Universal Credit ‘risks substantial cost to taxpayer’

10 Mar 15

The government’s Universal Credit benefit reform is likely to encourage more claimants into work, but could see them choosing to work shorter hours, at considerable cost to the Treasury, a Resolution Foundation inquiry has found.

Credit where it’s due? – the interim report of the foundation’s major inquiry into the government’s flagship benefit reform – argues that ‘work allowances’ will boost work incentives. These allowances allow recipients to keep full benefit entitlements when they start work up to a specified earnings limit.

But it warned that work allowances brought significant new risks, as some people may opt to work shorter hours in order to stay under the earnings limit and keep their full benefits. This would present ‘considerable cost to the state’ from the scheme to merge six benefits into one payment, the think-tank stated.

Universal Credit will also offer in-work benefits to hundreds of thousands of workers without children who have not been eligible for such help before. The report said it was difficult to know how this group would respond. It noted that a full-time worker in rented accommodation without children and on the National Minimum Wage could work one fewer eight-hour shift a week and see their disposable income drop by just £12. Lower tax payments and increased UC support would offset £40 of the drop in earnings.

David Finch, senior economic analyst at the Resolution Foundation, said UC was likely to have a major effect on the labour market and presented potential risks.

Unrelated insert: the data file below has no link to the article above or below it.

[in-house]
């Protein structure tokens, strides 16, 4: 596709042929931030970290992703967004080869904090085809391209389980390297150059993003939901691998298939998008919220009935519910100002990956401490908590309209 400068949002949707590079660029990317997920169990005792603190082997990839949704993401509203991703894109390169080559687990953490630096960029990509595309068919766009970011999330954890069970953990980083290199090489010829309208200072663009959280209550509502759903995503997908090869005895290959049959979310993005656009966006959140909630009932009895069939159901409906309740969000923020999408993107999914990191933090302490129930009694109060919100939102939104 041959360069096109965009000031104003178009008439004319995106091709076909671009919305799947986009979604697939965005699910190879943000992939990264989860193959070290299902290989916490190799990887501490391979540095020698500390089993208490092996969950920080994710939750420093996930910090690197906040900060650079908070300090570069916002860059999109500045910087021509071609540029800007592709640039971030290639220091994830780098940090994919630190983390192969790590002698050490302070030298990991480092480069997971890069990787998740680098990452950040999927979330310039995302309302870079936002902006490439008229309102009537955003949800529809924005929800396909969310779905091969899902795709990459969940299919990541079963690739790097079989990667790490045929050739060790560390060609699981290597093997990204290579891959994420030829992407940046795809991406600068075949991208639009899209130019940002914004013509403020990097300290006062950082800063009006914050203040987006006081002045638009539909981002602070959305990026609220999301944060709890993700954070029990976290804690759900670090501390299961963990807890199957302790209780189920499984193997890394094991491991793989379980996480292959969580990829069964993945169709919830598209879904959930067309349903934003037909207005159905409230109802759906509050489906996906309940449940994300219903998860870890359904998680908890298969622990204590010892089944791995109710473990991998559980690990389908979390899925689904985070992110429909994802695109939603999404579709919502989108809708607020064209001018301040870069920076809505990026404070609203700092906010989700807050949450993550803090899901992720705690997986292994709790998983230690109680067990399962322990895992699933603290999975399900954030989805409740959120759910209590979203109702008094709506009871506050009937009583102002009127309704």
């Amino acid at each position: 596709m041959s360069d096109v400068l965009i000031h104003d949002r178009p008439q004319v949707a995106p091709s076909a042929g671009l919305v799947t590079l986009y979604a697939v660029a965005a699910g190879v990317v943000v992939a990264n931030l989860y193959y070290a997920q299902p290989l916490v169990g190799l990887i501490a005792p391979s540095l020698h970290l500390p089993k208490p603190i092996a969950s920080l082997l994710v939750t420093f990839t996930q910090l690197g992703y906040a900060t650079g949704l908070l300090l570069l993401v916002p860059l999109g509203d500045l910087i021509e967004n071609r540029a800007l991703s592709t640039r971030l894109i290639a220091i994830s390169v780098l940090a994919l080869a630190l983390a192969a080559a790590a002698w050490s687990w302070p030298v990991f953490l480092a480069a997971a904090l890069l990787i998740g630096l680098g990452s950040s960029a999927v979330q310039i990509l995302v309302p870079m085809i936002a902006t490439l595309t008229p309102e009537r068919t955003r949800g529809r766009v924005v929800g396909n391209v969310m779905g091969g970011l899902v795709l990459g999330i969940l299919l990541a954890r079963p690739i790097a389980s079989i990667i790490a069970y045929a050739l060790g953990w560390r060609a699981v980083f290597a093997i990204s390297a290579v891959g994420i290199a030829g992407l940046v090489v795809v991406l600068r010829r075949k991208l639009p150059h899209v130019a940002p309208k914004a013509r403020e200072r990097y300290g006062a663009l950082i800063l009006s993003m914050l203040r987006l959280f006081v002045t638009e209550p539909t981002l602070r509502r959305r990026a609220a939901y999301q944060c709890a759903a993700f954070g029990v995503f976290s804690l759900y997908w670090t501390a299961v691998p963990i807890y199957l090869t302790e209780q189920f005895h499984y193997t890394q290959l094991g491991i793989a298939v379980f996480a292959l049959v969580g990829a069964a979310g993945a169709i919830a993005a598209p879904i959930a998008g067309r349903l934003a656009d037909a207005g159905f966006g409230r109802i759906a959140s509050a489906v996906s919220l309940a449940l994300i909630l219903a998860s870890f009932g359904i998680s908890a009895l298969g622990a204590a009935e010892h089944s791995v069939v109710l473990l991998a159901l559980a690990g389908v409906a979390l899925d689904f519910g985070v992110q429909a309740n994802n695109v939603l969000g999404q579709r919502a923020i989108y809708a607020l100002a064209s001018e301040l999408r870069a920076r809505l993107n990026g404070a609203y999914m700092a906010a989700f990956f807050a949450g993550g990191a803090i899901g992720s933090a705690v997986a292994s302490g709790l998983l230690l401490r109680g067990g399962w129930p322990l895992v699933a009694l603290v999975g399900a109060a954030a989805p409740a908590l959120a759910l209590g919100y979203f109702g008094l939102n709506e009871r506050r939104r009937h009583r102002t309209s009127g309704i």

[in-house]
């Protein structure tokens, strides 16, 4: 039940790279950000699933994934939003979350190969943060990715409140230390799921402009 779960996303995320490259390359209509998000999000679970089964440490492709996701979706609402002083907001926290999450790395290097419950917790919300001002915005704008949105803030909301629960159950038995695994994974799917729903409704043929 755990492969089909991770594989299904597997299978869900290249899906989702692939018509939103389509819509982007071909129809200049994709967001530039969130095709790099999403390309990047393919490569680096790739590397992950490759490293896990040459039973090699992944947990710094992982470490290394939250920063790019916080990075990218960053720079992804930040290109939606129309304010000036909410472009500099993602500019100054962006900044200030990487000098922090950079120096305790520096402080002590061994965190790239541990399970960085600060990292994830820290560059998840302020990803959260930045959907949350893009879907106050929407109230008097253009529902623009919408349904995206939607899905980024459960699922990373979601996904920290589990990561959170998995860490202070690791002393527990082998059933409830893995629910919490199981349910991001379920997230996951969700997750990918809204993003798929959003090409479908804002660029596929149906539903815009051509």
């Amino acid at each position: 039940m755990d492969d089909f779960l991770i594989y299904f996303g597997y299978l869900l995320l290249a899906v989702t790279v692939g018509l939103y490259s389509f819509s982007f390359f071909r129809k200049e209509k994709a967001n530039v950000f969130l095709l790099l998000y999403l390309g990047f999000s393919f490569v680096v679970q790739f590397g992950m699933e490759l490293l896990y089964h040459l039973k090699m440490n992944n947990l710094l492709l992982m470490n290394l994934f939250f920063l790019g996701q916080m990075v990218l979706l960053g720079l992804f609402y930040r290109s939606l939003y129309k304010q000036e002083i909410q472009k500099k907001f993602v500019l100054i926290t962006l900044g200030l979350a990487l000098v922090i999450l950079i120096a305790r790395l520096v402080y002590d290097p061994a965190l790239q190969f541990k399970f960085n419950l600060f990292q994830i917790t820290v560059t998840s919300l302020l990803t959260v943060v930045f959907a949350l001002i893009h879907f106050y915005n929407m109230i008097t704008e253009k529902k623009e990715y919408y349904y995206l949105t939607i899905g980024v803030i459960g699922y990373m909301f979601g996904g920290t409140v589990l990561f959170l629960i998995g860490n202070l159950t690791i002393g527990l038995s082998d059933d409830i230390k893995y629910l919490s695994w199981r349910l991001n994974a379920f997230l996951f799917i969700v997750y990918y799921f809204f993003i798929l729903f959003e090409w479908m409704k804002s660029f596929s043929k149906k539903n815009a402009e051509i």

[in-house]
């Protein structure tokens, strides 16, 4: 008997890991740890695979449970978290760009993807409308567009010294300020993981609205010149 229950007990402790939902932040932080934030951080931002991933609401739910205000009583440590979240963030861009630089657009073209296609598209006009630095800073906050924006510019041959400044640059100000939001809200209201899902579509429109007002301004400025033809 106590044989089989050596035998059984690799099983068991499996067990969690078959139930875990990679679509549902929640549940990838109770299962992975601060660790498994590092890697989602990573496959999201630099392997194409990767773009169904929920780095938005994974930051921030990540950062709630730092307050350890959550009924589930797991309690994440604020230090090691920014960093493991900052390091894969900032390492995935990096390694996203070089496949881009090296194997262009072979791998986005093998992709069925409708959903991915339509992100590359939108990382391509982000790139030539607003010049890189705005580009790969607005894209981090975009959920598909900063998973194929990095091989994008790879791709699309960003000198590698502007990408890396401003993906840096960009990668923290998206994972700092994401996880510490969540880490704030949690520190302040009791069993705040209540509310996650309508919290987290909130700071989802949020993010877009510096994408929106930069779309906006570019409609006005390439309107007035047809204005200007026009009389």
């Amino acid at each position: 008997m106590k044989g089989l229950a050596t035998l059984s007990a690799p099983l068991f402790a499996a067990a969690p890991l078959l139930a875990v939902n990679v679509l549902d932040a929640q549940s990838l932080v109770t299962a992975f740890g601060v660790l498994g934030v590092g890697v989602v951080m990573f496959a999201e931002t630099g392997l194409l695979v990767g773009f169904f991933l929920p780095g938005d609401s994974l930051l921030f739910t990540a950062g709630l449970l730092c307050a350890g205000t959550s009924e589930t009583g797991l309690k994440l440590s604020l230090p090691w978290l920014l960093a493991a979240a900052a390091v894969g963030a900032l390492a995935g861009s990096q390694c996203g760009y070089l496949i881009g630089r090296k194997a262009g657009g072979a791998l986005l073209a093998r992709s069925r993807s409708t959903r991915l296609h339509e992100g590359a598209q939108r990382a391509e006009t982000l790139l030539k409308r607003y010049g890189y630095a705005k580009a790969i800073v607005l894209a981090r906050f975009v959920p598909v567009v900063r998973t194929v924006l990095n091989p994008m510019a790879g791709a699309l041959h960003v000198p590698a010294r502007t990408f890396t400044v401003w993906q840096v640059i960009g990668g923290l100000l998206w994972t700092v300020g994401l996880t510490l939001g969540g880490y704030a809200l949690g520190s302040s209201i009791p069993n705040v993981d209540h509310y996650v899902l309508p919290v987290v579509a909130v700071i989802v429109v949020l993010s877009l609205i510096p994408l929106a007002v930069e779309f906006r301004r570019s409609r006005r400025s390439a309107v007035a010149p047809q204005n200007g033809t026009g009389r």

‘Those brought into the labour market might find themselves stuck in low hours of work, with little financial gain to be had from increasing their hours. Similarly, many existing workers will find that over three-quarters of any fall in their earnings will be absorbed by UC, which may result in some people working fewer hours.

‘As UC is rolled-out over the next parliament it is important that the strong incentives to find work are protected, but not at the cost of people reducing the hours that they work or getting stuck on short hours and low pay.’

Report co-author Mike Brewer, professor of economics at the University of Exeter, also criticised UC’s failure to include council tax support.

‘For many low-income households [this] will mean multiple form-filling and distorted work incentives. The monthly reporting requirements could also result in families with children and the self-employed losing vital UC support.

‘More needs to be done to safeguard and strengthen the welcome simplification of the benefit system under UC.’

  • Vivienne Russell

    Vivienne Russell is managing editor of Public Finance magazine and publicfinance.co.uk

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